Poetry by Allison Grayhurst

Allison Grayhurst

The Clothes We Wear

Fall down and recognize
the river and its reaching sway.
Solitarily suited between what you gave
and what was refused reception.

Born on a balcony, hung over the rails -
so much work, so much love needed to
make it work. And then you grew up
and needed only a dark room to hide in,
the reproach of some sages and
the occasional charity.

Then your fire-ball bouquet of demands,
squealing and giggles drew blood and the rain
got stuck in the sky as the angels misplaced
your destiny. They cannot get it back –
some have tried, most have not even bothered
as it was fed into the ocean, swallowed up
by primordial beings, ancient, not used
to sunlight and heaven.

They swim through pressurized underwater caverns,
carry it stuck in their gullets, only to be released
when their centuries-old bodies give way to compost. Then
maybe a holy voice will hear it cry out, bubble to the surface
and claim its place back inside of you. Maybe, in that time
you will give value to the hallelujah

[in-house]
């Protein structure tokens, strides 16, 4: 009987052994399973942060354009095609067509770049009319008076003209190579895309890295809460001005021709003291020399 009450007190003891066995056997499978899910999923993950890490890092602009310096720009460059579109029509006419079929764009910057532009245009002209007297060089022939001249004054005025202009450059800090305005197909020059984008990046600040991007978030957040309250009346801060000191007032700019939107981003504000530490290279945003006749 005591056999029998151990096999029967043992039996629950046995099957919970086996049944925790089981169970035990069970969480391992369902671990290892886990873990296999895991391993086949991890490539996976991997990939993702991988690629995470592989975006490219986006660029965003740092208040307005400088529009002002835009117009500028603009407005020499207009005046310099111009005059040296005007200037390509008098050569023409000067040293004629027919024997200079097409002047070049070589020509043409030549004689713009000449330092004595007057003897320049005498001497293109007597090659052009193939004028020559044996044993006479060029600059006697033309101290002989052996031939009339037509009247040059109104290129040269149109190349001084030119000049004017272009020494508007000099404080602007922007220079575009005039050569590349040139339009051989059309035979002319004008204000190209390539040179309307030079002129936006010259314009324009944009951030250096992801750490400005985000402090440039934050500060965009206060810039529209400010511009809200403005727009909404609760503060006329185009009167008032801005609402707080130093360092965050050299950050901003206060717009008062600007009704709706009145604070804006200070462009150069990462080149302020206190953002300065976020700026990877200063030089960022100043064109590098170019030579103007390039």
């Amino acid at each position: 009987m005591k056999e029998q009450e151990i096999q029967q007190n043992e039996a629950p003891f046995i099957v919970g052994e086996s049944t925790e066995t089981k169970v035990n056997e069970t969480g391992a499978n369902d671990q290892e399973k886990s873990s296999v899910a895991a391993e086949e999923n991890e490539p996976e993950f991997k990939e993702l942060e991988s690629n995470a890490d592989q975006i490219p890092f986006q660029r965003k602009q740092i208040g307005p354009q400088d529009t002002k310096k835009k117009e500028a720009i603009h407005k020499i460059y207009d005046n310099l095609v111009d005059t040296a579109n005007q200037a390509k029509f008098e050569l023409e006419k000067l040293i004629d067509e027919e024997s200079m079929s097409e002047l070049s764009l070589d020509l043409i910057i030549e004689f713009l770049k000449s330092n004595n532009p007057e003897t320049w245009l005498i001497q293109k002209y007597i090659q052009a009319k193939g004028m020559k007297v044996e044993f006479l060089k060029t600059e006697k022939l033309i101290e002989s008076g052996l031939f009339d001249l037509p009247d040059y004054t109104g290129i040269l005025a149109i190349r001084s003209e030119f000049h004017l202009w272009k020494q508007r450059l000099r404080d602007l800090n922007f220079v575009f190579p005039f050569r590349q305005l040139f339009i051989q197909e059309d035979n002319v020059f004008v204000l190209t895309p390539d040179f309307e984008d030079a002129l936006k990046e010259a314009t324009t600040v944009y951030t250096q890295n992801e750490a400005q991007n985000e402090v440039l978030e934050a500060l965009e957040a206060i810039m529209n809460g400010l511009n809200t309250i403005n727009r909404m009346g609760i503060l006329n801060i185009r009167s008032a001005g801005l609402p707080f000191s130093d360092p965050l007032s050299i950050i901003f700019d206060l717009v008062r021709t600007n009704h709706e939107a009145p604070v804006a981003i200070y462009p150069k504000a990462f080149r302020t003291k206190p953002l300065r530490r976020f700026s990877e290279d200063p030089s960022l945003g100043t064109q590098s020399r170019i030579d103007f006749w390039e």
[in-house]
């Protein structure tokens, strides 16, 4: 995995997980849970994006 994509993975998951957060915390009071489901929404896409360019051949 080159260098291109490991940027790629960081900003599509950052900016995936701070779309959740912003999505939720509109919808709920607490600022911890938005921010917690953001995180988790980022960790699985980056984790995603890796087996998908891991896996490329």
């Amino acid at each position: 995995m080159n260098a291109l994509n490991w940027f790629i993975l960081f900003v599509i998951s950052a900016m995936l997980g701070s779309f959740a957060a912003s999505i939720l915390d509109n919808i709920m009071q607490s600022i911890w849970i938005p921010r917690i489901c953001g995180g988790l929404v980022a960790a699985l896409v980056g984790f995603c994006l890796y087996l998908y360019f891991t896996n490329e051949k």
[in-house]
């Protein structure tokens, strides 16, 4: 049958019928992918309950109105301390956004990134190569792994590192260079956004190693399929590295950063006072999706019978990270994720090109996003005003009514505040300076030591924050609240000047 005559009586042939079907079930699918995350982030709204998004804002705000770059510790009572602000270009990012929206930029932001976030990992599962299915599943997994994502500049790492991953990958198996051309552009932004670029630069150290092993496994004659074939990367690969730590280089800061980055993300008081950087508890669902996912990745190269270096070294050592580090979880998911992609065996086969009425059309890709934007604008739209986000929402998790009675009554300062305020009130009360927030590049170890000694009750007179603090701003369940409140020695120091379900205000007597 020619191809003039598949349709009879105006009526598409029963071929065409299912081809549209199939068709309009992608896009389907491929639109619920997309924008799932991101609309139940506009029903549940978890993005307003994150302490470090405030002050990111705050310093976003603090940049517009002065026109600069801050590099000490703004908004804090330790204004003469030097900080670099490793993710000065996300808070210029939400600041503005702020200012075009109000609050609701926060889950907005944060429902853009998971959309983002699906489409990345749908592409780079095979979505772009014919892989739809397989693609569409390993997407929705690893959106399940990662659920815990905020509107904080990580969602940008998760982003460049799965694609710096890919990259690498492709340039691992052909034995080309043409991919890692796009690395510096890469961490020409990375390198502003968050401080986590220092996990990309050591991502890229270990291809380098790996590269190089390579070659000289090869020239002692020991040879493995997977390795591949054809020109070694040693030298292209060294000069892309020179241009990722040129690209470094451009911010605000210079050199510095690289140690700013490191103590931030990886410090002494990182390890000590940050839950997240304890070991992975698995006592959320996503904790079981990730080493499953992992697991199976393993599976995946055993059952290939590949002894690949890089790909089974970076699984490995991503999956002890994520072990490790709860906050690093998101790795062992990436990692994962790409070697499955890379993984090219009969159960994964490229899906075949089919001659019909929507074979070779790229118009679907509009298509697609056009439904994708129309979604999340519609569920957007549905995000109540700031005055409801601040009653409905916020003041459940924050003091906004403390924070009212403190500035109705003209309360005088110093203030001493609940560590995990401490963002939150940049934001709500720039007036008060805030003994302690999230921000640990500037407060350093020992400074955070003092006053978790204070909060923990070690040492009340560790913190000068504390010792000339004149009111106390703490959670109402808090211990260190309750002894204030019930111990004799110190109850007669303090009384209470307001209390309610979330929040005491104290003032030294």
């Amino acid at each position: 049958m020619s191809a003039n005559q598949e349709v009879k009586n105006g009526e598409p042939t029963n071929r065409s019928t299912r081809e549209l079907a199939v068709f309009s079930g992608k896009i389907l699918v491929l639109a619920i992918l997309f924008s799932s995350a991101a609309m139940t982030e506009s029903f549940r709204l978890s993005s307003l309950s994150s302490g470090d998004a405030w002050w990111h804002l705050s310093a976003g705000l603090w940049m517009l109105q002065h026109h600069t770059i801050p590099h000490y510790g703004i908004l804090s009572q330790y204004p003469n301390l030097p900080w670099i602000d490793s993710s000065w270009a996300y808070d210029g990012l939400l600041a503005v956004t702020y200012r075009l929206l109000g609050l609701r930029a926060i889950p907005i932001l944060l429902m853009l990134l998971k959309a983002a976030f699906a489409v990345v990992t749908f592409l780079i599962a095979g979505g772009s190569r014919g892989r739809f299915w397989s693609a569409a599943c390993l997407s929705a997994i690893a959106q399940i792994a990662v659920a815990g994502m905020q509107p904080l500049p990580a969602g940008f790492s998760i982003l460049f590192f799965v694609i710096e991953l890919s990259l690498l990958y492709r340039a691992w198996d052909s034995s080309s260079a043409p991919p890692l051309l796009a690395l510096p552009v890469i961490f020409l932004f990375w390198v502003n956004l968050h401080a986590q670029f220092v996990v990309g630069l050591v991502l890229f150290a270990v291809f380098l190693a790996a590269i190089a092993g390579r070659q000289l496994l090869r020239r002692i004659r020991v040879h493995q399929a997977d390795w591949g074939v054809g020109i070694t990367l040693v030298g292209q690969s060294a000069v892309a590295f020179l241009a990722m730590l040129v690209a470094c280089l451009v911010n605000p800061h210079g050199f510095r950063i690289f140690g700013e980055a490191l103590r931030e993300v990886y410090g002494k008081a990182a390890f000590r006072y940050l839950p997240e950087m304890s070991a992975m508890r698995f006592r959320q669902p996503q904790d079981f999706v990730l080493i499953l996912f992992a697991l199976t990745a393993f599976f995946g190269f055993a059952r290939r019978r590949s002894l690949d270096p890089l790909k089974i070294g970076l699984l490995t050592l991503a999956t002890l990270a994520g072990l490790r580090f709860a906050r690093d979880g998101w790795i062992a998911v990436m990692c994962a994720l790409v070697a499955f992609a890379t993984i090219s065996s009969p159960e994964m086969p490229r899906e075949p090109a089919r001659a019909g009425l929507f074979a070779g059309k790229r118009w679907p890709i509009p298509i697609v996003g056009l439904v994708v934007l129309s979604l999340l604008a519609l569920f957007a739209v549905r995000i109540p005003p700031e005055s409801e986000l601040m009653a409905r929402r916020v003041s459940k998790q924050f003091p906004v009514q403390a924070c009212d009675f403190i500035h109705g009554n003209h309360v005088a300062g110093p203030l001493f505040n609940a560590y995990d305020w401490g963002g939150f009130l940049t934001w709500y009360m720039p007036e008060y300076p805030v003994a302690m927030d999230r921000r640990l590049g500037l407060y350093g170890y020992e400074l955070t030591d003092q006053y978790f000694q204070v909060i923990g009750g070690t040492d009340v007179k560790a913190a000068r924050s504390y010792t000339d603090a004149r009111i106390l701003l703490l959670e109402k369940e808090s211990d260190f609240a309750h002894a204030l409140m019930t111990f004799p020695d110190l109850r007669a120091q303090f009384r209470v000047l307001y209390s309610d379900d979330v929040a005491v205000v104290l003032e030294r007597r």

that fireworked through you when you first came here –
from another place, high up, but strange and dark too
as the ocean’s floor.

If there is anything open

I will return
from infinite dying
and the conscious swallow.
I will say – I will not want,
be a daughter of the root and caterpillar climb.
If there is anything worth keeping
I will keep it on the kitchen table
feed it blueberries, honor its language,
and biology.

But if is only echo, tell me clearly
so I can shut my eyes, turn and open them
elsewhere, find joy in sweeping the stairs
or typing in a mantra – all night, humming without erratic
fire or appetite. If my hands are only hands, let them
be clean, ungrasping, useful, in other ways, holding out
to offer, to receive, surrendering
bread, the stone, a smile.

Say good, say goodbye

Bright in the box in the cupboard
where the keepers of conscience and trivia
highjack the pacing depths
to replace it with an easily peeled-off
sheen. It is time to bloom,
to say goodbye to books and playballs of requisitions,
decoding philosophy and revelations in tune
with taking a stance.

Death, I am a robin’s feast with
dandelion breath
stalling at the toddler tree
worshiping what is yet to bud.

Death, you made me confused, me,
the revealer of the signs,
mountain-top screamer, fencer for
a fourth-dimensional world.

Flat rocks in a circle, gulls circling
one graveyard, spot
of significant mourning. Faint lines.
But God is solid, exact, without
need of interpretation. Death
is only a layer reached
and removed, when traveled
then traveled through.